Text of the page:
Chicken colors offer the birds an enticing look!

What does a Turken chicken look like?

A chicken is normally a docile bird due to the ease with which it can be domesticated. The Turken, or Naked Neck, chicken is a dual-purpose breed that is bred for meat as well as egg production.

The breed derives its name since the vent and neck region lack feathers that give it a turkey-like appearance. In fact, it was initially mistaken for a hybrid chicken because of its resemblance to turkeys. Although this chicken breed had its origins in Transylvania, it was developed on a large scale in Germany.

Despite its weird looks, the breed is not displayed in exhibitions. These chickens have the reputation of being excellent egg layers. In fact, they have very high commercial value because of the meat.

Since they have comparatively many fewer feathers on their bodies, plucking becomes easy. Due to constant sun exposure, the head and neck region gain a bright red hue. Surprisingly, the breed is pretty resistant to cold weather! The hens lay brown eggs.

What does chicken egg color mean?

Just like all other birds, hens lay eggs after breeding. No doubt, a chicken is one of the most popular birds for egg or meat production throughout the world. However, do you know that the color of the eggs is not always white? Also, these egg colors hold a special significance. Let's learn about the different egg colors and their meanings.

Who doesn't love those yummy boiled white eggs sprinkled with salt and pepper for breakfast? However, other than white eggs, chickens also lay eggs in brown, green, and blue colors! Nutrition plays a vital part in good quality egg production. However, the coloration of the eggshells has more to do with the genes of the egg-laying hen. The hard eggshells are composed of a mineral named calcium carbonate.

While a white Leghorn hen lays white eggs, common backyard chickens like the Rhode Island Reds and Barnavelders are known for laying brown eggs. Both the Phoenix and Polish chickens are considered to be good layers. They lay off-white to gray eggs. The color of brown eggs is the result of the pigment called protoporphyrin IX that is contained in the hemoglobin of the hens. While moving out of the oviduct, the exterior of the eggs becomes coated with protoporphyrin due to which the exterior of the shell imbibes the brown hue while the inner part retains the white.

Do you know which chicken lays a blue egg? It's the Ameraucana and Araucana. These are very uncommon chicken breeds and some of their available colors are brown-red, blue, black, buff, wheaten, and black, white, and black-breasted red, respectively.

The blue egg gene, named oocyan, influences the activation of the pigment named oocyanin, which is responsible for the blueness of the eggs. In this case, oocyanin permeates the shell, due to which the interior of the egg also turns bluish. Nevertheless, most of these chicks perish before hatching. An Olive Egger lays olive green eggs.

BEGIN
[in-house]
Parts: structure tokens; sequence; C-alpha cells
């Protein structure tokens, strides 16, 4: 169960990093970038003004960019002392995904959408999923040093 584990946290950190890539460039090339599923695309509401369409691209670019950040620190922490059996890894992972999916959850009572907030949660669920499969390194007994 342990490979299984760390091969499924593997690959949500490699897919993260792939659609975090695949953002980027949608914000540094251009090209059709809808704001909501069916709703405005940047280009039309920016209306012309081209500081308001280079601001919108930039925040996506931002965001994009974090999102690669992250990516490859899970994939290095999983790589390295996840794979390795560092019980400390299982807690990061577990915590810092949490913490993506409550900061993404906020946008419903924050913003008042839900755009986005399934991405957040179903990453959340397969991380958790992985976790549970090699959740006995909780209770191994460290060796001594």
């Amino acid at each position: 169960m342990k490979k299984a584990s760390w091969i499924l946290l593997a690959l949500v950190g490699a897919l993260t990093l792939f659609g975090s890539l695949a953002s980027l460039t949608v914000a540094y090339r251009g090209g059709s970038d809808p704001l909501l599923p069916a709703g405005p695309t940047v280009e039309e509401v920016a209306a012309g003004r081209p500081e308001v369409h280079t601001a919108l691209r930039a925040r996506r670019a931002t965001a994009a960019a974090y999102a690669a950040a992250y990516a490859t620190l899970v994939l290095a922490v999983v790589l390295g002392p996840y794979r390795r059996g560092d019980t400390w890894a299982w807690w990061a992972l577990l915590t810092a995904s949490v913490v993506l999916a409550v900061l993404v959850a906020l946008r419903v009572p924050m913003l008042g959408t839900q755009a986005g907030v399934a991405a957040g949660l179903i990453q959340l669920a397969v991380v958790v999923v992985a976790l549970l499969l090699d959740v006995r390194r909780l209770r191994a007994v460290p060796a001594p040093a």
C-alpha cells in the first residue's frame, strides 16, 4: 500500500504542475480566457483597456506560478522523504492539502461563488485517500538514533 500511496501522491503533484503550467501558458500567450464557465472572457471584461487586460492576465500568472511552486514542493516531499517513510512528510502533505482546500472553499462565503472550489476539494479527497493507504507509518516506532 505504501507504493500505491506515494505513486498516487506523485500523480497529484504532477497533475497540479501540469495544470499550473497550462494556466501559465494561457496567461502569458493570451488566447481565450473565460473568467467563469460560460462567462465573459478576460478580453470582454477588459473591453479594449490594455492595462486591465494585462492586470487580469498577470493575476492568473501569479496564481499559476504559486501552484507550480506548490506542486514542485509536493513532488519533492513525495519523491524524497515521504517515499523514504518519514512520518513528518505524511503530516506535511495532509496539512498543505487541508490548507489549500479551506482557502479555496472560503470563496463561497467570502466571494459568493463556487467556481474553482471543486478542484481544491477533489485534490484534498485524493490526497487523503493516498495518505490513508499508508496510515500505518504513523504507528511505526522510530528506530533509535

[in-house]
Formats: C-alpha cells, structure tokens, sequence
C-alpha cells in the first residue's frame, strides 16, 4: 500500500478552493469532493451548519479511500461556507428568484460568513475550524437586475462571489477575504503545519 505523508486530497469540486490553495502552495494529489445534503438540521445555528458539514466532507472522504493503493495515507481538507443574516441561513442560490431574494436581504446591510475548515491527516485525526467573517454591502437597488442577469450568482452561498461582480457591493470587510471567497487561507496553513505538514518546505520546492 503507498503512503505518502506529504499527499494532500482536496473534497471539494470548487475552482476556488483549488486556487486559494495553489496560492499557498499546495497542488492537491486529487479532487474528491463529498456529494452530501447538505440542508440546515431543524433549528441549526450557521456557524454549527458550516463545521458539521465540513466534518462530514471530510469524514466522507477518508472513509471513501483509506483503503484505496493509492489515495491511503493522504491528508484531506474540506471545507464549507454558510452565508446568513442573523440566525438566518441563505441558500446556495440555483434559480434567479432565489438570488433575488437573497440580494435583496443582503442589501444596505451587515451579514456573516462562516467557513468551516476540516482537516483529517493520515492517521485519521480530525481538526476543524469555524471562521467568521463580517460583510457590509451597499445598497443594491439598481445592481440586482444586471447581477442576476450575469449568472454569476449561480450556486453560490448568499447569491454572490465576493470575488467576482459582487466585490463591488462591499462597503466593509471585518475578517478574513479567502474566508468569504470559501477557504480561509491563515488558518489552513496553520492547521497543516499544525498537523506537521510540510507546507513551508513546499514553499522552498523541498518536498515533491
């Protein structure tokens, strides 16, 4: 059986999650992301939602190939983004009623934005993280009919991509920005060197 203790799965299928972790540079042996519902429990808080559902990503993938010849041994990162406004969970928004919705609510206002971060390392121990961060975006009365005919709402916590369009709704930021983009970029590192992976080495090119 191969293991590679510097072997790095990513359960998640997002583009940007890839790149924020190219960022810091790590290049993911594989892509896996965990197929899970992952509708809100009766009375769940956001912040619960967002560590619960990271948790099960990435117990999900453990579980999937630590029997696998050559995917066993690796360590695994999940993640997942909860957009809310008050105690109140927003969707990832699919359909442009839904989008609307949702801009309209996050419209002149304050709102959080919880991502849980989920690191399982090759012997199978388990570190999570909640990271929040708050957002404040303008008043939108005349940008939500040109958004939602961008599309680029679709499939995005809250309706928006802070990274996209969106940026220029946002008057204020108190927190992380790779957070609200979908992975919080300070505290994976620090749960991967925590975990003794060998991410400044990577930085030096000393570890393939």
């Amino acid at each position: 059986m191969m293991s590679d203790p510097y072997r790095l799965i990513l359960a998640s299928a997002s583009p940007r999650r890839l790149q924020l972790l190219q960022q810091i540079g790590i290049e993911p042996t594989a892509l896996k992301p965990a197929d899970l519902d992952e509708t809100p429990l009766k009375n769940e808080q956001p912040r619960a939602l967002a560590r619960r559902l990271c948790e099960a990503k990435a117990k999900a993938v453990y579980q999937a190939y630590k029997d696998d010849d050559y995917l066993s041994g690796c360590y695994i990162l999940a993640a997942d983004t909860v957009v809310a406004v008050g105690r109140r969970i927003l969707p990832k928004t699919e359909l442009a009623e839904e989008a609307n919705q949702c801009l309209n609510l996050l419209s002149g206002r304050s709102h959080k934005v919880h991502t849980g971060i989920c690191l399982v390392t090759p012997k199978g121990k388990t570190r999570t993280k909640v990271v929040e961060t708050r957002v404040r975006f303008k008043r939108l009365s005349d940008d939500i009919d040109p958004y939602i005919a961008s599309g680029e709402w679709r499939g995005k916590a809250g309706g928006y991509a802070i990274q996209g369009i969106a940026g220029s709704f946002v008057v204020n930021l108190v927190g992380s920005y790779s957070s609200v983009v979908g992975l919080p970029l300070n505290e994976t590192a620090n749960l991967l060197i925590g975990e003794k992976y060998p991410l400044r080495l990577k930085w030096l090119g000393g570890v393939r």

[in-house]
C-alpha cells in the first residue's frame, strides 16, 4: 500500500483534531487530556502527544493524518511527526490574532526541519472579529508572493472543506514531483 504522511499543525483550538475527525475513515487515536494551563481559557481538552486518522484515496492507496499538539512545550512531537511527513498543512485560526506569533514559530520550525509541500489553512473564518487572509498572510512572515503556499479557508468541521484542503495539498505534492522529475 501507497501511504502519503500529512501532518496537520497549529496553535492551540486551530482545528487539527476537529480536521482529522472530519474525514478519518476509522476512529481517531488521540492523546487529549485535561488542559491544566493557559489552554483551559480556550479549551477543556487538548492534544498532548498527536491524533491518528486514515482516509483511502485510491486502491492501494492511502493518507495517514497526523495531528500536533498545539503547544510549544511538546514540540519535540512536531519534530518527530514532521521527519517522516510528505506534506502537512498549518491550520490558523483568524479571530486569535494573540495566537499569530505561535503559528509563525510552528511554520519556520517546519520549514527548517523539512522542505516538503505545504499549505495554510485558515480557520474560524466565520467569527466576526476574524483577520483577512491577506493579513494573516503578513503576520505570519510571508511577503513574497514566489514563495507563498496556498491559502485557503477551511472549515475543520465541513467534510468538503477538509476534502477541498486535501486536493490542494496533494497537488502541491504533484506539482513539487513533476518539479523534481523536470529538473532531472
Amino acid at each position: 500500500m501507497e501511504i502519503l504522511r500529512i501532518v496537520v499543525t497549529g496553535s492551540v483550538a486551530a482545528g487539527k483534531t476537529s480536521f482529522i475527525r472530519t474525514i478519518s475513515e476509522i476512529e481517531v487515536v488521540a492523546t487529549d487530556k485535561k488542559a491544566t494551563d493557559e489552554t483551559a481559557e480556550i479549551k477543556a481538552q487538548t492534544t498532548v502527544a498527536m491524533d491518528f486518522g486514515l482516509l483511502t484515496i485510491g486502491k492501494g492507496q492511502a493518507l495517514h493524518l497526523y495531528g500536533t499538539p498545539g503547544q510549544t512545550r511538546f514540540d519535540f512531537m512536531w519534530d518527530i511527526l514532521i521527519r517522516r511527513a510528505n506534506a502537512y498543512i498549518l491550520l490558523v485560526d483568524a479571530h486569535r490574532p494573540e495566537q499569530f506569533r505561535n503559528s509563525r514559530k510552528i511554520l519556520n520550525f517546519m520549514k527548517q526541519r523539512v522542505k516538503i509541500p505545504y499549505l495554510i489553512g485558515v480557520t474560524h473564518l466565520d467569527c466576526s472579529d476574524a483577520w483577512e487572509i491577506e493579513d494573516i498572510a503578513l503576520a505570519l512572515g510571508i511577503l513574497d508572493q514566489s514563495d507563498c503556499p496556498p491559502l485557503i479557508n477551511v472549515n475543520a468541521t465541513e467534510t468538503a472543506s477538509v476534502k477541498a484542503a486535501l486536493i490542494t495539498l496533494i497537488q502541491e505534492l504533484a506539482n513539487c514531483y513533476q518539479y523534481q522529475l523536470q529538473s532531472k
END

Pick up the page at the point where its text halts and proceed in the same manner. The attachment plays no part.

If you look closely at the earlobes of a chicken, you'll know the color of its eggs. Typically, a hen with white earlobes will produce white-colored eggs. No matter what the color of the eggs is, the taste and quality remain the same.

Silkie Chicken Colors Varieties

Silki chicken is one of the most famous chicken breeds that all chicken admirers should know about. Let's take a quick look into some of silkie chicken's features that set it apart from the commonplace breeds.

As the name of the breed suggests, the Silkie variation is known for its smooth and silky plumage that covers the entire body of the chicken. This is not a very heavy breed as the cocks weigh only 2-3 lb (0.91-1.36 kg) while the hens measure 1.5-2 lb (0.68-0.91 kg). The breed is a very unusual bird for some of its features.

For instance, unlike most other chickens that possess four toes, each foot of this chicken consists of five toes. Also, the ear cartilage is blue-hued while the skin and bone are black. This puffed-up plumage gives the breed an irresistibly adorable look.

The American Poultry Association has identified eight significant shades of the breed, including self-blue, black, splash, blue, partridge, white, gray, and buff. However, unlike most other breeds, this one contributes poorly to egg production and is more of a show bird.

Here at Kidadl, we have carefully created lots of interesting family-friendly facts for everyone to enjoy! If you liked our suggestions for chicken colors then why not take a look at can cats eat chicken, or can chickens eat apples.

Rajnandini is an art lover and enthusiastically likes to spread her knowledge. With a Master of Arts in English, she has worked as a private tutor and, in the past few years, has moved into content writing for companies such as Writer's Zone. Trilingual Rajnandini has also published work in a supplement for 'The Telegraph', and had her poetry shortlisted in Poems4Peace, an international project. Outside work, her interests include music, movies, travel, philanthropy, writing her blog, and reading. She is fond of classic British literature.